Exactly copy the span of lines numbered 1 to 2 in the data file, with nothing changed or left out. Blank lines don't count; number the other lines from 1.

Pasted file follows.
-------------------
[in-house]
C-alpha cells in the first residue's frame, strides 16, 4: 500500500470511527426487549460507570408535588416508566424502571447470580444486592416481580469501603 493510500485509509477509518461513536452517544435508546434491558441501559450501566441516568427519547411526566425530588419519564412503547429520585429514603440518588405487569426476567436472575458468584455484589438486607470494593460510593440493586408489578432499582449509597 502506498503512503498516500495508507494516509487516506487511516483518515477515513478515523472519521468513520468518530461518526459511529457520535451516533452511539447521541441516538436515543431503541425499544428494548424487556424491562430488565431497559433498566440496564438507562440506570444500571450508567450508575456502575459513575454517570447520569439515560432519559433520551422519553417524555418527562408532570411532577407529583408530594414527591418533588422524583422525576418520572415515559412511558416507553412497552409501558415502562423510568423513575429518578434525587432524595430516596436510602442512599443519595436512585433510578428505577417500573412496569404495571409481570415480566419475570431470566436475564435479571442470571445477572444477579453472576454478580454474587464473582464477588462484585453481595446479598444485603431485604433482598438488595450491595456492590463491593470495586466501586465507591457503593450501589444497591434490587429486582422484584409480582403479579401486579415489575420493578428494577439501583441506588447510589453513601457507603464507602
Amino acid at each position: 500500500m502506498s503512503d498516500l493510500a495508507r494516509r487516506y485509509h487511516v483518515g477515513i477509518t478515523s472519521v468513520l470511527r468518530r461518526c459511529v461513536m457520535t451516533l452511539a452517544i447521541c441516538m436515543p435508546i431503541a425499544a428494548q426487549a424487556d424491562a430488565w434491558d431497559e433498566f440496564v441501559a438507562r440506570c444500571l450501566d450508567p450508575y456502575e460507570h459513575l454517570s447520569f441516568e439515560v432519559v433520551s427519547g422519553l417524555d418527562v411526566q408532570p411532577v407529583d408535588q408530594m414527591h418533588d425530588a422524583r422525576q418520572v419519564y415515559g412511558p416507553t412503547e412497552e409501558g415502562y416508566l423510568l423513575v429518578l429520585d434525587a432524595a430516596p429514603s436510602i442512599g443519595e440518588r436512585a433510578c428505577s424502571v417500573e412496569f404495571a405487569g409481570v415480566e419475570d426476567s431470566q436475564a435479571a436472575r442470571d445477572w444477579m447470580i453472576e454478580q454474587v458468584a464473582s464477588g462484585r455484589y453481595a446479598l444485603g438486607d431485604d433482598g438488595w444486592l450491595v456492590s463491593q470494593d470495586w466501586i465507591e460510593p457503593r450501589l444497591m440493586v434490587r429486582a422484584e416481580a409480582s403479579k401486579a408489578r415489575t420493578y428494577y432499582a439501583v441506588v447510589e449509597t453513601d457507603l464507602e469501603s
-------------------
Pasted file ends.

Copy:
[in-house]
C-alpha cells in the first residue's frame, strides 16, 4: 500500500470511527426487549460507570408535588416508566424502571447470580444486592416481580469501603 493510500485509509477509518461513536452517544435508546434491558441501559450501566441516568427519547411526566425530588419519564412503547429520585429514603440518588405487569426476567436472575458468584455484589438486607470494593460510593440493586408489578432499582449509597 502506498503512503498516500495508507494516509487516506487511516483518515477515513478515523472519521468513520468518530461518526459511529457520535451516533452511539447521541441516538436515543431503541425499544428494548424487556424491562430488565431497559433498566440496564438507562440506570444500571450508567450508575456502575459513575454517570447520569439515560432519559433520551422519553417524555418527562408532570411532577407529583408530594414527591418533588422524583422525576418520572415515559412511558416507553412497552409501558415502562423510568423513575429518578434525587432524595430516596436510602442512599443519595436512585433510578428505577417500573412496569404495571409481570415480566419475570431470566436475564435479571442470571445477572444477579453472576454478580454474587464473582464477588462484585453481595446479598444485603431485604433482598438488595450491595456492590463491593470495586466501586465507591457503593450501589444497591434490587429486582422484584409480582403479579401486579415489575420493578428494577439501583441506588447510589453513601457507603464507602